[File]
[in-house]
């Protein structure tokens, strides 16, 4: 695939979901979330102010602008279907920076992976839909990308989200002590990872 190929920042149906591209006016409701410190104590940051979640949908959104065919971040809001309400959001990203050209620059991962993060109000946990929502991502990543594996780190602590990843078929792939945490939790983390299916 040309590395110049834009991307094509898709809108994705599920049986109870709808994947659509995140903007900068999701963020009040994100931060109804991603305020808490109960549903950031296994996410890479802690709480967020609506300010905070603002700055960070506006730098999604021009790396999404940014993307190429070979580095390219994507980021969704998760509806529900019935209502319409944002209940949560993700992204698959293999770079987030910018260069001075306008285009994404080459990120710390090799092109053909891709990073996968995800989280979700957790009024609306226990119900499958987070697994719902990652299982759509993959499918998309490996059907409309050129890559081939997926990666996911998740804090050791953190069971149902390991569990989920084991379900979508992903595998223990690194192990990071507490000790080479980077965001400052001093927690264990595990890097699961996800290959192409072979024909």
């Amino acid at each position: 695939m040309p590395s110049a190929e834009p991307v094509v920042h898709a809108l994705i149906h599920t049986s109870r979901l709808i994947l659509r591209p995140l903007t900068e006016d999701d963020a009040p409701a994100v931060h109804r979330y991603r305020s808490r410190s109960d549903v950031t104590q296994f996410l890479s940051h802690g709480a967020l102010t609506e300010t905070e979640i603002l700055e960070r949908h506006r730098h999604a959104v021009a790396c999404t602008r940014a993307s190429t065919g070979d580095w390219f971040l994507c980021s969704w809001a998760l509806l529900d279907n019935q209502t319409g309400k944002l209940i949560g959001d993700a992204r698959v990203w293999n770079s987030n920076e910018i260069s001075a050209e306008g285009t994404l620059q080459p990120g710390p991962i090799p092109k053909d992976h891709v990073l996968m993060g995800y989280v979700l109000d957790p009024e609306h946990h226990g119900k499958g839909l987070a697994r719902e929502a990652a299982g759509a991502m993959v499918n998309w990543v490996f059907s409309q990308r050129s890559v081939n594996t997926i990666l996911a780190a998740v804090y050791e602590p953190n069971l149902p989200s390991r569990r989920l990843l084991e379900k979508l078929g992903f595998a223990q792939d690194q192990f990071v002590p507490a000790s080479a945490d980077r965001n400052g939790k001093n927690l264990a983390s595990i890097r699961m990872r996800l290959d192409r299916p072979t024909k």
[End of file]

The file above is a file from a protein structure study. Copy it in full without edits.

[in-house]
């Protein structure tokens, strides 16, 4: 695939979901979330102010602008279907920076992976839909990308989200002590990872 190929920042149906591209006016409701410190104590940051979640949908959104065919971040809001309400959001990203050209620059991962993060109000946990929502991502990543594996780190602590990843078929792939945490939790983390299916 040309590395110049834009991307094509898709809108994705599920049986109870709808994947659509995140903007900068999701963020009040994100931060109804991603305020808490109960549903950031296994996410890479802690709480967020609506300010905070603002700055960070506006730098999604021009790396999404940014993307190429070979580095390219994507980021969704998760509806529900019935209502319409944002209940949560993700992204698959293999770079987030910018260069001075306008285009994404080459990120710390090799092109053909891709990073996968995800989280979700957790009024609306226990119900499958987070697994719902990652299982759509993959499918998309490996059907409309050129890559081939997926990666996911998740804090050791953190069971149902390991569990989920084991379900979508992903595998223990690194192990990071507490000790080479980077965001400052001093927690264990595990890097699961996800290959192409072979024909």
């Amino acid at each position: 695939m040309p590395s110049a190929e834009p991307v094509v920042h898709a809108l994705i149906h599920t049986s109870r979901l709808i994947l659509r591209p995140l903007t900068e006016d999701d963020a009040p409701a994100v931060h109804r979330y991603r305020s808490r410190s109960d549903v950031t104590q296994f996410l890479s940051h802690g709480a967020l102010t609506e300010t905070e979640i603002l700055e960070r949908h506006r730098h999604a959104v021009a790396c999404t602008r940014a993307s190429t065919g070979d580095w390219f971040l994507c980021s969704w809001a998760l509806l529900d279907n019935q209502t319409g309400k944002l209940i949560g959001d993700a992204r698959v990203w293999n770079s987030n920076e910018i260069s001075a050209e306008g285009t994404l620059q080459p990120g710390p991962i090799p092109k053909d992976h891709v990073l996968m993060g995800y989280v979700l109000d957790p009024e609306h946990h226990g119900k499958g839909l987070a697994r719902e929502a990652a299982g759509a991502m993959v499918n998309w990543v490996f059907s409309q990308r050129s890559v081939n594996t997926i990666l996911a780190a998740v804090y050791e602590p953190n069971l149902p989200s390991r569990r989920l990843l084991e379900k979508l078929g992903f595998a223990q792939d690194q192990f990071v002590p507490a000790s080479a945490d980077r965001n400052g939790k001093n927690l264990a983390s595990i890097r699961m990872r996800l290959d192409r299916p072979t024909k």